Russia: Feeling Good After Algiers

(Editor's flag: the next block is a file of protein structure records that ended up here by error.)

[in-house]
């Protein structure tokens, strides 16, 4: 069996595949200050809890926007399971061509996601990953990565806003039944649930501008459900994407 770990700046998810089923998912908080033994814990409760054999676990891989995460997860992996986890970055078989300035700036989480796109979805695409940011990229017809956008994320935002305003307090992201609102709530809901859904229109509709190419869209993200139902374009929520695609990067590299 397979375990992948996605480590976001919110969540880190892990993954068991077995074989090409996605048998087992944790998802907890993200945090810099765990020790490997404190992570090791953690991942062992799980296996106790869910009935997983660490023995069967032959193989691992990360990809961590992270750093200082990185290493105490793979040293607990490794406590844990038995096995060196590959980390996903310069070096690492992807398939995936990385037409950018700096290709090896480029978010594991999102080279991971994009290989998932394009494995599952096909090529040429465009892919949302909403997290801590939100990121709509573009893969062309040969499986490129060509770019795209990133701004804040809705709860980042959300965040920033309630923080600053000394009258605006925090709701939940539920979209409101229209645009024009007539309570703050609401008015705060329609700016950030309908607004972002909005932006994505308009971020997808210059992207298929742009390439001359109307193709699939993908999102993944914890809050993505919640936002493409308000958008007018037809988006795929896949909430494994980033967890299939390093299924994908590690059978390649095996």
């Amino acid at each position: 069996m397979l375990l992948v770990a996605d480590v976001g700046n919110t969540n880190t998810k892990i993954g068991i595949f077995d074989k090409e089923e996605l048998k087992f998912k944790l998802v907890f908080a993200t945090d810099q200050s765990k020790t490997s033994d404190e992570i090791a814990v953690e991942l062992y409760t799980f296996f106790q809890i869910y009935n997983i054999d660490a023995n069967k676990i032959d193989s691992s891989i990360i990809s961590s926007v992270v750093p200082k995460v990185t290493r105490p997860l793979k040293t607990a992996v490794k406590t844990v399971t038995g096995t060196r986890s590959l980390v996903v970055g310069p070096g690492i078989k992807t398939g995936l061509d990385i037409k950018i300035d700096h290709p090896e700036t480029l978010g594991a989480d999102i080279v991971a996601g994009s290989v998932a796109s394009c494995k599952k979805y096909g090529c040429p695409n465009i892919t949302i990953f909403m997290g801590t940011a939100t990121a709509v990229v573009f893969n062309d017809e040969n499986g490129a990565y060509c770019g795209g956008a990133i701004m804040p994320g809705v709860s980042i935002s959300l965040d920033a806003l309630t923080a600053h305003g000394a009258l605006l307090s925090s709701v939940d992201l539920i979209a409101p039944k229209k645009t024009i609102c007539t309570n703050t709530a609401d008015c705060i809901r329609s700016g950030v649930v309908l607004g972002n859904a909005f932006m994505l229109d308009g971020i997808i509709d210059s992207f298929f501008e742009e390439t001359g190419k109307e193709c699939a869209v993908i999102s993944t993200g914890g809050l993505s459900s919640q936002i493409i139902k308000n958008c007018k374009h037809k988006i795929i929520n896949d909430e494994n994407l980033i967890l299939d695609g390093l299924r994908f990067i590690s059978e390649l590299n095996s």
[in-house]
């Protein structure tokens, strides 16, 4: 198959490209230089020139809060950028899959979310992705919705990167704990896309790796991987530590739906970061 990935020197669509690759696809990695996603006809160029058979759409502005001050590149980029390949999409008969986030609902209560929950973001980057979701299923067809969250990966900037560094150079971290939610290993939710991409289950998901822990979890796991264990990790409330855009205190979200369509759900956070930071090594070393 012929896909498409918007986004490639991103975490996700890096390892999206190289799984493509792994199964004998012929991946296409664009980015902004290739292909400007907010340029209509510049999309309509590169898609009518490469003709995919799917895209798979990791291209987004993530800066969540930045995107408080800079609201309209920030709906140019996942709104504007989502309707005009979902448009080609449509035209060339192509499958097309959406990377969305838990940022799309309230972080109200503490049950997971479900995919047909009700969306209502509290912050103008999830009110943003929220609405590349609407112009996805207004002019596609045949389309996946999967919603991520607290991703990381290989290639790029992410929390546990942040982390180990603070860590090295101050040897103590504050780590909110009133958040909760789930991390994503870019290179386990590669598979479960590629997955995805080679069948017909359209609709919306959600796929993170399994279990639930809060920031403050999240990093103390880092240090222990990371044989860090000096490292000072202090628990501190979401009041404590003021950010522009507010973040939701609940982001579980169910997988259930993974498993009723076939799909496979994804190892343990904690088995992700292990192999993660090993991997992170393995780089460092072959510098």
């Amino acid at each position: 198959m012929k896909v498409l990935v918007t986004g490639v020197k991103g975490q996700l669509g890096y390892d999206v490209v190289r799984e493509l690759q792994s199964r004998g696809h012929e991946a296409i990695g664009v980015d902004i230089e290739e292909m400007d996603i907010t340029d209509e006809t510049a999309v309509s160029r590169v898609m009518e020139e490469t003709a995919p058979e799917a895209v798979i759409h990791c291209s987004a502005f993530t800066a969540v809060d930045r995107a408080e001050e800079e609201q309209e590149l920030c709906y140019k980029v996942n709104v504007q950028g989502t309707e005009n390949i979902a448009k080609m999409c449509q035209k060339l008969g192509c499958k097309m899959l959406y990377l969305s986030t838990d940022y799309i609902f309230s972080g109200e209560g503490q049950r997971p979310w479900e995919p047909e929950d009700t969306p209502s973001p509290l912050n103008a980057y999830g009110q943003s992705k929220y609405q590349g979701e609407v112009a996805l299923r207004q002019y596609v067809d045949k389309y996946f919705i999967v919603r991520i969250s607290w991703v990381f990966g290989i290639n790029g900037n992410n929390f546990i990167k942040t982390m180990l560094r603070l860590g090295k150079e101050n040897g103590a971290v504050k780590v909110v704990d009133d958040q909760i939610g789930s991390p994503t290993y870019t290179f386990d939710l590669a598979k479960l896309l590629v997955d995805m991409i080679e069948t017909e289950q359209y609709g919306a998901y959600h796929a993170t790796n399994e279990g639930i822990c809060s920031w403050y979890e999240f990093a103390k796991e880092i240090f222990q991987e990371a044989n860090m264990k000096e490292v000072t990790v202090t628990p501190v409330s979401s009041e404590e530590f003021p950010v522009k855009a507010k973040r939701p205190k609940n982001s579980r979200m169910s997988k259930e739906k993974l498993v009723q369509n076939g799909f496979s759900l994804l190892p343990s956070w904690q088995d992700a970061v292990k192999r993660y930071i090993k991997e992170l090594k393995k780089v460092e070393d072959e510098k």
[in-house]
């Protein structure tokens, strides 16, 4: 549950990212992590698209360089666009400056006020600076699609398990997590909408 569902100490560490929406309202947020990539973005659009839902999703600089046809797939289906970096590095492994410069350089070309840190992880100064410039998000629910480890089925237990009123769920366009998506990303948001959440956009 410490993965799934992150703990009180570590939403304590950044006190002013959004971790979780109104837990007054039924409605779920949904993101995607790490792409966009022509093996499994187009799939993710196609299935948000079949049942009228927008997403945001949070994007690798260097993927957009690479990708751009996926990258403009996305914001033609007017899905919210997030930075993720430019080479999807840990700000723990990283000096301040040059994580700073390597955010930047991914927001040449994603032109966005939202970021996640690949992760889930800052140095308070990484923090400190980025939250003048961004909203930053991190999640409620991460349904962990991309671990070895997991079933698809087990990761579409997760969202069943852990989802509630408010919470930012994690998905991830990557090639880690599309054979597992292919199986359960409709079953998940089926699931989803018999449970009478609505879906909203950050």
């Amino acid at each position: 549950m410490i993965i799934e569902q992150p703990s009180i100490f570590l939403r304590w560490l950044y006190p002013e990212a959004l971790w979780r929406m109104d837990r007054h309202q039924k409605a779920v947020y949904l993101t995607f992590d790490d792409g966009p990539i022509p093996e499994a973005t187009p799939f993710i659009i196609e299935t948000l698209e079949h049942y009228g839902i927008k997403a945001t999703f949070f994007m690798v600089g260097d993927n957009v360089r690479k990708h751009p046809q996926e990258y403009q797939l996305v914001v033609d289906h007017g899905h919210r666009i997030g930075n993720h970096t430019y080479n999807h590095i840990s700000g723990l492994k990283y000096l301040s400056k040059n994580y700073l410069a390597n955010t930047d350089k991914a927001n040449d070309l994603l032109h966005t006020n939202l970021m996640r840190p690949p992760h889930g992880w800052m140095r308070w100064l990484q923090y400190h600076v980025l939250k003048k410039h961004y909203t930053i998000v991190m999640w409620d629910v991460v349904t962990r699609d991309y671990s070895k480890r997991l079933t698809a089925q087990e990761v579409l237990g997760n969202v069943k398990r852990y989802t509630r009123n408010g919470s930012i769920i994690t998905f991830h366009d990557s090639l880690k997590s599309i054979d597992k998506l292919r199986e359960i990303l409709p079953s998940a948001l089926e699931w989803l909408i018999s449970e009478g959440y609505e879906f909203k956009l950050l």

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Russia left Algiers last week after talks with Opec members with a set of stronger ties to the producer group and especially its kingpin, Saudi Arabia -- and potentially a bigger voice in the oil market. The specific gains or losses Russia might see by participating in an Opec-led production ceiling scheme remain to be seen, however. The stabilization of oil prices at around $50 per barrel would be a win, allowing Moscow to narrow its budget deficit. But the price to pay could be a slight loss in market share. The preliminary agreement Opec struck in Algiers to reduce the group's output by 250,000-750,000 barrels per day to a ceiling of 32.5 million-33 million b/d was not openly contingent on non-Opec also participating -- despite Saudi Arabia's long insistence that action to rebalance markets required non-Opec to sign up too (EC Sep.30'16). But Saudi Energy Minister Khalid al-Falih nonetheless seemed confident of Russian cooperation. "For the first time we have the active, pragmatic and constructive participation of key non-Opec producers led by Russia sitting on the same table talking about the same concepts, which is exercising responsibility and bringing a balanced market," he said at a joint press conference in Algiers with his Russian counterpart, Alexander Novak. But against the backdrop of a post-Soviet record 11.11 million b/d of production last month, thanks to the commissioning of new fields that added some 200,000 b/d to the tally, Moscow could face questions over its willingness to cap output. Novak, however, said that new volumes were the result of investments made in previous years -- and were ultimately aimed at keeping overall Russian output steady amid annual decline rates of 3%-5% in West Siberia. "This all fits the general concept of keeping production at approximately the same level," he claimed, adding that, "if we agree on a production freeze, we will find mechanisms, instruments, to keep our production at a certain level." Novak didn't say how sustainable the September output level would be. "Much depends on the activities of specific companies. We will see how things develop further," he said last week. His deputy, Kirill Molodtsov, has been more bullish, however, claiming Russia could increase its output further, a view shared by many experts who believe Moscow shouldn't risk losing market share for supporting Opec. Oil prices rising above $50/bbl and pushing up US shale oil production is another concern that's been voiced, including by Lukoil boss Vagit Alekperov. But Russian President Vladimir Putin's support for joining in with Opec action means these arguments will likely be ignored. And signaling his readiness to obey an output directive from the Kremlin, Alexander Dyukov, the head of Gazprom's oil arm Gazprom Neft, has confirmed that the company would technically be able to reduce production by 5%-10% -- even as its 15.8% year-on-year output jump in September made it one of Russia's fastest-growing producers. That makes Gazprom Neft the first Russian company to support earlier statements by Molodtsov that Russia has the ability to trim production by 5% -- with other producers insisting that harsh operating conditions made cuts impossible (EC Apr.29'16). Meanwhile, it remains unknown what role, if any, Russia played in persuading Iran to become more flexible during the talks in Algiers. Energy ministers from both countries discussed Russian firms' participation in Iran's upstream, but Putin claims that Moscow doesn't interfere in relations between Iran and Saudi Arabia. Testing the Limits The stronger Russian-Saudi ties apparent in Algiers were built partly on the back of talks between Putin and Saudi Deputy Crown Prince Mohammed bin Salman on the sidelines of the G-20 summit in China early last month, where the two sides signed a bilateral pact aimed at finding solutions to stabilize oil prices through a new joint committee (EC Sep.9'16). Syria remains a sore point between the two, with Moscow backing Syrian President Bashar al-Assad's regime and Riyadh insisting on his departure. Moscow is also still waiting for Saudi investments to materialize after the kingdom pledged some $10 billion last year (EC Jun.26'15). "If Riyadh wants some concessions from Moscow it needs to show money first," one Russian oil industry expert says. But ties could nonetheless find scope for improvement amid new tensions in US-Saudi relations on the one hand (related), and plunging US-Russian relations on the other (related). In Algiers, Moscow and Riyadh set up a working group to support the pact agreed in China that also touched on collaborating in technology and energy equipment, as well as power generation and renewable energy. According to Novak, meetings will take place every week from this month, while he also speaks regularly with al-Falih by phone. Concrete projects could be discussed at the next meeting of the intergovernmental commission between the two, expected by end-year. But Novak played down oil stabilization efforts under the pact, saying steps to do so didn't "depend on Russia" since Saudi Arabia wants wider non-Opec cooperation in any production cap, with al-Falih saying the proposal would be made to "quite a big number of non-Opec countries." Novak also denied there were any plans to set up a new organization focused on market regulation under the pact agreed in China. "I hear of such an idea for the first time," Novak told Energy Compass. Nelli Sharushkina, Moscow, with Tom Pepper, London Compass Points • SIGNIFICANCE: In confirming its intention to cooperate with Opec, Moscow stands to benefit from higher oil prices and from building trust with Riyadh as a major player in the Middle East, where Moscow's role is growing. • CONTEXT: Moscow is not counting on production cuts or freezes, and is still basing next year's budget calculations on $40/bbl oil, Russian Finance Minister Anton Siluanov said. • NEXT: Just what Moscow will be expected to sacrifice for its close ties with Opec remains to be seen. The producer group has yet to agree on concrete mechanisms for freezing and monitoring production among member states (related). Only then will proposals be presented to Russia and other non-Opec countries.